Clearly I'm in group 3, but I really don't like labels. I've documented my reasons why I don't agree with the premise, and while I am curious about the approach the Dolphins will take, I simply want to provide the counter argument.
So a couple of things struck me:
- He told us that the $2 million state credit the stadium receives will run out "in just 11 years..." Really, just 11 years?
- Mike mentioned that 8 out of the 9 pro sports teams in Florida currently have state subsidies, and the Dolphins are the one that doesn't. While that's generally true, its disingenuous. H Wayne, when he was the owner of the Marlins, the Dolphins, and the stadium, got the credit for retrofitting the stadium for baseball, and thus got it "for the Marlins"...when he sold the Marlins, he kept the stadium, and therefore kept the credit. The Marlins can not get one because the Dolphins own it. And while the Dolphins could get one, thus far they haven't been able to because they already have one in their stadium ownership umbrella.
- He talks about how the Dolphins don't get any benefit from the superbowl or the championship game. But yet, they claim this is the primary reason to modify the stadium. I am not buying that, entirely. It just doesn't sound right, and of course the Dolphins would benefit from the 10 games a year in any case.
- Sedano questioned Mike about Ross' politics and how he was a Romney supporter (he was, in fact the largest contributor to the campaign among sports owners), and yet he is looking for a handout. Mike wouldn't comment (as you might expect, since its Ross' politics) but was adamant that it was not a handout. This is about the community. Riiiight.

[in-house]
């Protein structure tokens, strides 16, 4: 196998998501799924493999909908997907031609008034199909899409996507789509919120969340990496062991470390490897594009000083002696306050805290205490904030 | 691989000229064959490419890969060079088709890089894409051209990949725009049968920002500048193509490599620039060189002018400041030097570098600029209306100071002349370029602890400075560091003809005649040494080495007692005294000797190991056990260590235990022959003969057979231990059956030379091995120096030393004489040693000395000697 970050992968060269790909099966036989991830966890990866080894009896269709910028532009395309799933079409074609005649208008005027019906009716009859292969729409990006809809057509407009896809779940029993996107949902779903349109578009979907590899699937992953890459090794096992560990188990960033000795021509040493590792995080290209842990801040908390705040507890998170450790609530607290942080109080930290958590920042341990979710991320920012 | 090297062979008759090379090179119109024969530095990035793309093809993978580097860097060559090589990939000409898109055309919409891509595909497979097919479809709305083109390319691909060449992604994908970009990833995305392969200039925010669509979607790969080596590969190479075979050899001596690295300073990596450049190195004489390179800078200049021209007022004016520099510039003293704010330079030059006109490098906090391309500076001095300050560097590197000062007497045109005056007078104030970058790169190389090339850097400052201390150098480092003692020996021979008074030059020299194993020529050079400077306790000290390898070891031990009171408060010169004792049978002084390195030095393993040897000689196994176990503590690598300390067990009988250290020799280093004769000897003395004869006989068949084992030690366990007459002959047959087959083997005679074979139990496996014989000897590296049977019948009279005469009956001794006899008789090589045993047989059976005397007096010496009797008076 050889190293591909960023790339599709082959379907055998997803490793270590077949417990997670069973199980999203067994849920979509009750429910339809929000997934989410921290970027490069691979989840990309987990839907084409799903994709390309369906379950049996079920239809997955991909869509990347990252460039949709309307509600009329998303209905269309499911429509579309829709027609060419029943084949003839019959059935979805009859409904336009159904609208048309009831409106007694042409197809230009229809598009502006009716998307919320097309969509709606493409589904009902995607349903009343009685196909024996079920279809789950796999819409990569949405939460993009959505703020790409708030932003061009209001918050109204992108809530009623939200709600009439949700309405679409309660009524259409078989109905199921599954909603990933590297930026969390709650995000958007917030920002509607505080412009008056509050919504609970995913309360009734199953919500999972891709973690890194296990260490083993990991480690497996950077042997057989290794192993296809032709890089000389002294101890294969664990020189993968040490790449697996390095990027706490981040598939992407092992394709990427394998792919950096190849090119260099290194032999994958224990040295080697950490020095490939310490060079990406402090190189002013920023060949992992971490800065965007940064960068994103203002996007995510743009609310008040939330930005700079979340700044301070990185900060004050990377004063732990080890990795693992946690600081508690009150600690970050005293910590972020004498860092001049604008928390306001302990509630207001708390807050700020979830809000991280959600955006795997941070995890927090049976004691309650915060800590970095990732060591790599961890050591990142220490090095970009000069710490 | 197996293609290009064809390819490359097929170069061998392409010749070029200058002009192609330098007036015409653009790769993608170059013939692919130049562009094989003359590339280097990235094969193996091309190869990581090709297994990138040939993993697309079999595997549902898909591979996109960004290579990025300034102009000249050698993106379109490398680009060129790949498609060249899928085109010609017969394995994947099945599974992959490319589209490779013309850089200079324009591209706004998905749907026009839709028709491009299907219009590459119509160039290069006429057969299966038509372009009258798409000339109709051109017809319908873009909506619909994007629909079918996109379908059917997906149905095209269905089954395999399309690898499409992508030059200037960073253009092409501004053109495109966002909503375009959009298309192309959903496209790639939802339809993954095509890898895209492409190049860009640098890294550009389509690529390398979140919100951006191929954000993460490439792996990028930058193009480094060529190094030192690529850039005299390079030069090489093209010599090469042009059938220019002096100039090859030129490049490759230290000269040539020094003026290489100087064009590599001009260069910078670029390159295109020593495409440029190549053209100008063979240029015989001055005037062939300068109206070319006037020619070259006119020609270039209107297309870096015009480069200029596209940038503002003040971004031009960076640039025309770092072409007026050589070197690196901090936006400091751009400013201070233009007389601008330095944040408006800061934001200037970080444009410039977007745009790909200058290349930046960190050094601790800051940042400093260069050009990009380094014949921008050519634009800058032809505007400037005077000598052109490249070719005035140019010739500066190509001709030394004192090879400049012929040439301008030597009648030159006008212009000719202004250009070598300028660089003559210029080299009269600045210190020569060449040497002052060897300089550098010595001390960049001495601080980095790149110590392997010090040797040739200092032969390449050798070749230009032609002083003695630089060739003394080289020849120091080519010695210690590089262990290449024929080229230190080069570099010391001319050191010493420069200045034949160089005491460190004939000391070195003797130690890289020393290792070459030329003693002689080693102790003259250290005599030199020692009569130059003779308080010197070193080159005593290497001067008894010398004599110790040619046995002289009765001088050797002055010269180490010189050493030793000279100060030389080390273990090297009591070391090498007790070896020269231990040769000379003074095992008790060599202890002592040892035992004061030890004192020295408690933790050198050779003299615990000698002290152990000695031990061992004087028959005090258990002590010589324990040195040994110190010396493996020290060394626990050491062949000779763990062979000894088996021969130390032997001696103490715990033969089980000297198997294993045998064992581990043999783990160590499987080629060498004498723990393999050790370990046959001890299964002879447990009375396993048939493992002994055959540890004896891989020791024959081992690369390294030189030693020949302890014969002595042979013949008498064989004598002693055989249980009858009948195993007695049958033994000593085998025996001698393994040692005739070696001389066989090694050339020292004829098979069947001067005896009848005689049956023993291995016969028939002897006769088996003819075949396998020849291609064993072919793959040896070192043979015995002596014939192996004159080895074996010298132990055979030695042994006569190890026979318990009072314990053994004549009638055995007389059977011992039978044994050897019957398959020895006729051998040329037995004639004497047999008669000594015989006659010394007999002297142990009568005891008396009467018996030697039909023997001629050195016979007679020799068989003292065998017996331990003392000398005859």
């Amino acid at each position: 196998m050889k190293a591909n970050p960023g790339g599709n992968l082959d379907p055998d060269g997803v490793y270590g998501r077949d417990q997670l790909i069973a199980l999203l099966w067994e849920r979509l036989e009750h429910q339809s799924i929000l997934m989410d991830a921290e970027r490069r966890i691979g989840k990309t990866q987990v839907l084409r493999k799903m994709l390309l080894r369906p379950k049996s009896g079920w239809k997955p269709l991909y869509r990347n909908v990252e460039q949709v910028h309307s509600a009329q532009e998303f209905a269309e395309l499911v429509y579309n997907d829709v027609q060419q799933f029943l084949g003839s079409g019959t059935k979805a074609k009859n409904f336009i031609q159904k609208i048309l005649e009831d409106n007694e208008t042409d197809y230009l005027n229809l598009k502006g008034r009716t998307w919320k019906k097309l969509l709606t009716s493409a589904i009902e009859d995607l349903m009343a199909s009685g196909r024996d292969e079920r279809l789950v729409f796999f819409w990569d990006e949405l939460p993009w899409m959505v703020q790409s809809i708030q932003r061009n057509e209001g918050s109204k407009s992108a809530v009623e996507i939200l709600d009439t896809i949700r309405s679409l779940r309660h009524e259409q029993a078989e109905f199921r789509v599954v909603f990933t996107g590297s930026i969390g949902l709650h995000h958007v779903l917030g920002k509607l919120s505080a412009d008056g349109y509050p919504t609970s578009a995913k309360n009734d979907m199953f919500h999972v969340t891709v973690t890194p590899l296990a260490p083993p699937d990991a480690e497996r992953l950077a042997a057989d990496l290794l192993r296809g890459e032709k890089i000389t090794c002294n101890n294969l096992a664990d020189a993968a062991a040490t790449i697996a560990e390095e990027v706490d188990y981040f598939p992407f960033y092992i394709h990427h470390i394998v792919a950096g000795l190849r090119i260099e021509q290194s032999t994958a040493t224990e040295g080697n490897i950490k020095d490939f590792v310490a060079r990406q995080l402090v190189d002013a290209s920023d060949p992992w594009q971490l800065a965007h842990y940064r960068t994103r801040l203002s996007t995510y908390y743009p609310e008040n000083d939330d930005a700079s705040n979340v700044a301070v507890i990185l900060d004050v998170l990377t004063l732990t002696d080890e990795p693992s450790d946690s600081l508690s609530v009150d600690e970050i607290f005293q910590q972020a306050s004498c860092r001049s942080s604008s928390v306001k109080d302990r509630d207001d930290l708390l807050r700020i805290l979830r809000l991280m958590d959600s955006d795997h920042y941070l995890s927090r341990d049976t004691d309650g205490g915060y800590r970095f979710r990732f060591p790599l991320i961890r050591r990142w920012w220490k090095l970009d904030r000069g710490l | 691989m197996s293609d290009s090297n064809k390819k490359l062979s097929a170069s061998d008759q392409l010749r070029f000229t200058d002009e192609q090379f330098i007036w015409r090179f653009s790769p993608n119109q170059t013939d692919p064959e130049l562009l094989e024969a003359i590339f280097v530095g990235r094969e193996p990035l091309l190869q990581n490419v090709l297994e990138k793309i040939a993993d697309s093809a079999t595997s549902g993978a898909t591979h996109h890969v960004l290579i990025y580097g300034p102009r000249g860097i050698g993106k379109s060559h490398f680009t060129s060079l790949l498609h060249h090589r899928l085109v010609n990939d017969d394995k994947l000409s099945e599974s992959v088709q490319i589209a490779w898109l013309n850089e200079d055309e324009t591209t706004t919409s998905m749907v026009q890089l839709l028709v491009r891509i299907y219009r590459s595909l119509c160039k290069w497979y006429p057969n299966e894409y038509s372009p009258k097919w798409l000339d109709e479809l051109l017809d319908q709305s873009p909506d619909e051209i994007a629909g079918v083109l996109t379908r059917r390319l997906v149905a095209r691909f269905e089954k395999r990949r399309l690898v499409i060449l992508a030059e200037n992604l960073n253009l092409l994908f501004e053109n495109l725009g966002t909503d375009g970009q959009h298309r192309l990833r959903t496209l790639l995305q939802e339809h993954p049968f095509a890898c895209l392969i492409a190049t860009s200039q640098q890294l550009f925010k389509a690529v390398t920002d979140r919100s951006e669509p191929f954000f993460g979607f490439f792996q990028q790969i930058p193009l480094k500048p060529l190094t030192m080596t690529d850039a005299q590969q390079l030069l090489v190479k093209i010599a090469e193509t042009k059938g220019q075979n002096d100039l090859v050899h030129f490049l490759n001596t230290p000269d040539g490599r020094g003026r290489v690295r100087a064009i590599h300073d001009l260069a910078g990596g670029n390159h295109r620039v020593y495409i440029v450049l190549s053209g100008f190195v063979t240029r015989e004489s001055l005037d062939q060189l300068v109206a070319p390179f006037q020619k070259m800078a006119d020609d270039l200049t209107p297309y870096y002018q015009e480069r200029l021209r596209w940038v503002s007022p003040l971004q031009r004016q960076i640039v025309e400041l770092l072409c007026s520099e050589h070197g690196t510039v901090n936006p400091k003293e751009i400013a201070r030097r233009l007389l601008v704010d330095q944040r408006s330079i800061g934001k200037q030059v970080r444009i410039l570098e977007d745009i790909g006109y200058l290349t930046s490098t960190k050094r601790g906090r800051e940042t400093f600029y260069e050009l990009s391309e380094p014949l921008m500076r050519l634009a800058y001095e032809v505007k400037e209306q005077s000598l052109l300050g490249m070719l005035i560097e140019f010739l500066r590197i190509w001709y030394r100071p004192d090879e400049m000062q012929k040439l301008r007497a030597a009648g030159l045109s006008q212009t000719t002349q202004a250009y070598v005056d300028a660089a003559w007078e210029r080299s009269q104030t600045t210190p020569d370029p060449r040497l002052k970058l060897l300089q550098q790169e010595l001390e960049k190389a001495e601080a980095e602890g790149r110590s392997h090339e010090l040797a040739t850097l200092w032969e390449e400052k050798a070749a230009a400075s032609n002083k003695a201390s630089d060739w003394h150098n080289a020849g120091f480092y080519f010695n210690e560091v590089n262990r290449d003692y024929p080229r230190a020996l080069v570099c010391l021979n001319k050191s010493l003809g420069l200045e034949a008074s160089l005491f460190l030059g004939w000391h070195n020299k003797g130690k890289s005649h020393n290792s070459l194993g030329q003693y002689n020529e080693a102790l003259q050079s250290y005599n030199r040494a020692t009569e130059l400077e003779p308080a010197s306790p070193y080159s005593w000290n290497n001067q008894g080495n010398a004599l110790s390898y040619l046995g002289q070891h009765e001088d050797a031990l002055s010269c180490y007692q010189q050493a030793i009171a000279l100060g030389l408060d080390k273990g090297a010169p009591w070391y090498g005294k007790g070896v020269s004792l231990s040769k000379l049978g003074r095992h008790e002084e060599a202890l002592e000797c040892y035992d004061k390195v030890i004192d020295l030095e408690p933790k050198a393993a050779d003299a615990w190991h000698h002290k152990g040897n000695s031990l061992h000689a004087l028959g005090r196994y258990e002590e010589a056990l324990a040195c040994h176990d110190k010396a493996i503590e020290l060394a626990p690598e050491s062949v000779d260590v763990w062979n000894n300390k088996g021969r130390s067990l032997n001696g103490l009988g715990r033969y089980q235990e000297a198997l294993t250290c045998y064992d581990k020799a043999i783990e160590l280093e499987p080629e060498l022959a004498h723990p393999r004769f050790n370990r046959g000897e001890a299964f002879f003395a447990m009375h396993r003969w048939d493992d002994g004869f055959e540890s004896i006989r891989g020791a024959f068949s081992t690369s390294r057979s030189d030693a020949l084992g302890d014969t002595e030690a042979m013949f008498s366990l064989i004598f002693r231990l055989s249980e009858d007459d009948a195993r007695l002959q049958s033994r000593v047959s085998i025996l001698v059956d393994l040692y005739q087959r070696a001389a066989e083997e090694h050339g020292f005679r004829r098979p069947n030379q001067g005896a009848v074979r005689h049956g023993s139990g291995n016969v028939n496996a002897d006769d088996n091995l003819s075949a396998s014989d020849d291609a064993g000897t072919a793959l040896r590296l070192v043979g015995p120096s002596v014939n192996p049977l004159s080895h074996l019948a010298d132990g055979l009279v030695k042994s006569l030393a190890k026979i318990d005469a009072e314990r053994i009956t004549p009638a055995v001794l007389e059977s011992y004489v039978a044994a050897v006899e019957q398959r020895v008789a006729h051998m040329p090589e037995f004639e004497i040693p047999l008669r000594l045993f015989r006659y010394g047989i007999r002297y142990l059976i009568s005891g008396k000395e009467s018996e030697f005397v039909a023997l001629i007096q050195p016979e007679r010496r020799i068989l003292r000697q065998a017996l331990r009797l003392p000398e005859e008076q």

And there was something else that struck me. There are no guarantees that any major event would come here. But there's a certain likelihood that it might happen because of the mild winter weather, the plentiful hotels, and the things to occupy ones time while they are here. And that likelihood doesn't change, whether or not there's a roof on the stadium.
On that note, the Marlins had the city of Miami build them a new stadium. In the past, there has always been this "reward" wherein a new stadium means an event (in baseball's case that's the all star game, football is generally the superbowl). The city was hoping for it. The Marlins were hoping for it. And then the Marlins had a fire sale on their roster, and baseball said "meh. we are not giving you an all-star game."
Sure maybe it was deserved based on recent events. But you can view this through a wider sports lens and realize there are no guarantees and it only takes one misstep where you anger some power that is, and they decide to remove the carrot. Or maybe some other city makes a better offer. Or someone else build a new stadium. Or there's a backdoor deal that eliminates a city. It can be so many things that influence the decision.
And just building a stadium means very little.